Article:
4.      Technological and Economic Analysis of RFID and RF Sensors for Tinker AFB operations


CASI-Tinker AFB, $50,000, 2006-07.

The project aims to survey and evaluate alternative Automatic Identification Technologies (AITs) that complement and/or integrate with the current WiFi systems for improving the real-time tracking of assets in Tinker AFB ramp operations. We are investigating the technological and economic viabilities of passive RFID and sensor-integrated wireless sensor networks (e.g., Motes) along with other alternative AITs. This project will lead to the development of design and operational guidelines of a modified AIT system that fuses information from multiple AITs (including WiFi) for effective asset tracking.


5.      Heterogeneous wireless sensor based modeling of chemical mechanical planarization process

Co-PI (with R. Komanduri and Z. Hou)

NSF, $394,000, 2007-10.

The semiconductor industry is rapidly moving towards ultra-large scale integration (ULSI) of microelectronic circuits. Planar surfaces are necessary to enhance wafer yield and reduce stack heights. Chemical mechanical planarization (CMP) has become the process of choice for this application. Material removal rate (MRR) and within wafer nonuniformity (WIWNU), among other performance variables, should be optimized for improved productivity and reduced costs. Interestingly, PIs’ recent studies showed that the dominant process parameters for determining MRR are not so significant for WIWNU and vice versa. Also, the process-machine interactions play an important role with the CMP process dynamics likely to be nonlinear and stochastic. Research to-date has not addressed the physical bases for such behaviors. This is a critical scientific and technological barrier for effective quality monitoring and control of CMP.  This recently approved project will yield deeper insight into various chemo-mechanical interactions in CMP and will integrate a heterogeneous sensor network into CMP operations to improve productivity and IC quality.


6.       Experimentation test-bed for evaluation of RFID and RFID sensing technologies


CELDi (NSF/IUCRC), $30,000, 2005

This project was aimed at creating a laboratory infrastructure to conduct research in RFID systems, evaluate and benchmark performance of various RFID and high throughput RF sensor systems. A laboratory to conduct research in Sensor Networks and Complex Systems Monitoring (COMMSENS) has been established in Fall 2004. It now houses various components of RFID systems, sensors, data acquisition systems procured from multiple commercial vendors as well as a new architecture for high throughput wireless sensing of large scale infrastructure. This project has also led to an approach for statistical design of RFID system, a statistical model for predicting performance of RFID systems in various environments as well as a method to overcome current technological barriers in reading RFID sensors in highly metallic environments. This research has been the basis for one MS thesis and two patent disclosures.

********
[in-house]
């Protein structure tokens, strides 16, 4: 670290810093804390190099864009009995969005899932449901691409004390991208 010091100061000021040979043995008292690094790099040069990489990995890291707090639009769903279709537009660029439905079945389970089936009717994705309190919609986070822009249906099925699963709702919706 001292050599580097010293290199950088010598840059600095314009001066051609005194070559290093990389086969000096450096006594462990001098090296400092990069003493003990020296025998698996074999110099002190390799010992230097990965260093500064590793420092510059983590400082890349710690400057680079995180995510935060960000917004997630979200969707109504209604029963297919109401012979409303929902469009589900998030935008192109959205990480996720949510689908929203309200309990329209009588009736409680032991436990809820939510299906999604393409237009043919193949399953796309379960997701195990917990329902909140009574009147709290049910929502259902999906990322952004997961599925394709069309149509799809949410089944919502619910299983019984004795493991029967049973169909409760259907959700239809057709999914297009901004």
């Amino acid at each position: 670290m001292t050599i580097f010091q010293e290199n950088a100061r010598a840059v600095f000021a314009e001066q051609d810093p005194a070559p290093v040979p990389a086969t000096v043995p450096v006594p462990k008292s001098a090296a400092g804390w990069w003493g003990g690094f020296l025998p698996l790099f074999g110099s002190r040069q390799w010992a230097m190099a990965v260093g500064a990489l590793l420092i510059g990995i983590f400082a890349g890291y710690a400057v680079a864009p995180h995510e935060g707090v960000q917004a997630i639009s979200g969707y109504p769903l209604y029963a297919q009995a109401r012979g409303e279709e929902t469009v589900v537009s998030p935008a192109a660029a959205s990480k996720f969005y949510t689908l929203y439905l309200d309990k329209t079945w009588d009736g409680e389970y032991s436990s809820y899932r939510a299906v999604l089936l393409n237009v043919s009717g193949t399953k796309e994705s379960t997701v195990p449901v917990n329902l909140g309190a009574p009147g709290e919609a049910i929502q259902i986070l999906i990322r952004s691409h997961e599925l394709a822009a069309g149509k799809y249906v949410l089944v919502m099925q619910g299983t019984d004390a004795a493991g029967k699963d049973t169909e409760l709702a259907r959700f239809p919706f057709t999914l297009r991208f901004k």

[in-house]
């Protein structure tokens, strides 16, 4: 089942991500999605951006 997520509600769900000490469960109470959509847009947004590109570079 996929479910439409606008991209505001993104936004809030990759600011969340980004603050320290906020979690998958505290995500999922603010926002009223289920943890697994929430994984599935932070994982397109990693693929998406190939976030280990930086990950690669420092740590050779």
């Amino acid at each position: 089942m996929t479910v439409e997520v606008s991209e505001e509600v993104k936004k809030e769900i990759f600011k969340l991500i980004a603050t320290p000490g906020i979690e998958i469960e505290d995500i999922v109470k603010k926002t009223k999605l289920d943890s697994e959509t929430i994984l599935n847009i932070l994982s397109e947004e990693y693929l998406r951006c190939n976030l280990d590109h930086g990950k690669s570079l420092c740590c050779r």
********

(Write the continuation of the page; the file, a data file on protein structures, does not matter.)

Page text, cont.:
7.       RFID business case study


FAA, $42,800, 2005-06

This study had focused on evaluating the technological and economic feasibility of using RFID and 2-D barcodes for identification and tracking of assets in FAA logistics center operations. A spreadsheet framework to perform the economic analysis was developed. One of the research assistants involved in this project was subsequently hired as a summer intern to follow-up on the research results and to customize the framework to FAA operations. A Phase 2 of this project is currently being considered.



Prior Research Funding 

1. Co-PI (with B. Khoshnevis) for "Free-form fabrication of advanced ceramic components using contour

    crafting," Office of Naval Research (Sub-contracted from Rutgers), $105,000, 2000-02

2. PI for “Dynamic modeling of Contour Crafting,” Powell Foundation Fellowship, USC, $50,000, 2001-


3. Co-PI (with M. Dessouky and R. Leachman) for “Real-time dispatching and routing in urban rail

    networks,” National Science Foundation (approved for funding), $149,800, 2002-2004

4. Co-PI (with S.C. Lu) for “Adaptive Interactive Modeling System,” Ford Motor Company, $10,000, 1997-


5. PI for “Implementation of nonlinear real-time chatter control in machining,” Zumberge Grant, USC,

    $24,977, 1998-1999

6. PI for “Academic Grants Program: Development of instrumentation for the Manufacturing and Controls

    Lab,” National Instruments, received $12,000 worth of instrumentation and software, 2000

7. PI for “Virtual machine tool laboratory to meet local manufacturing needs,” SC2 Grant, USC, $6,000,


8. PI for “HP Foundation Program: Development of Computer Network for Manufacturing and Controls

    Lab,” Received $30,000 worth of computing equipment through HP Foundation Grant, 1999

9. Co-PI (with S.C. Lu) for "USA-China Workshop on Advanced Machine Tool Research," NSF, $60,500,


10.PI for “Dynamic coordination of resource allocation in trucking operations," METRANS Center, $20,000,


11.PI (with M.M. Dessouky) for "Multiagent coordination of transit operations," METRANS Center,     

     $47,000, 2000-01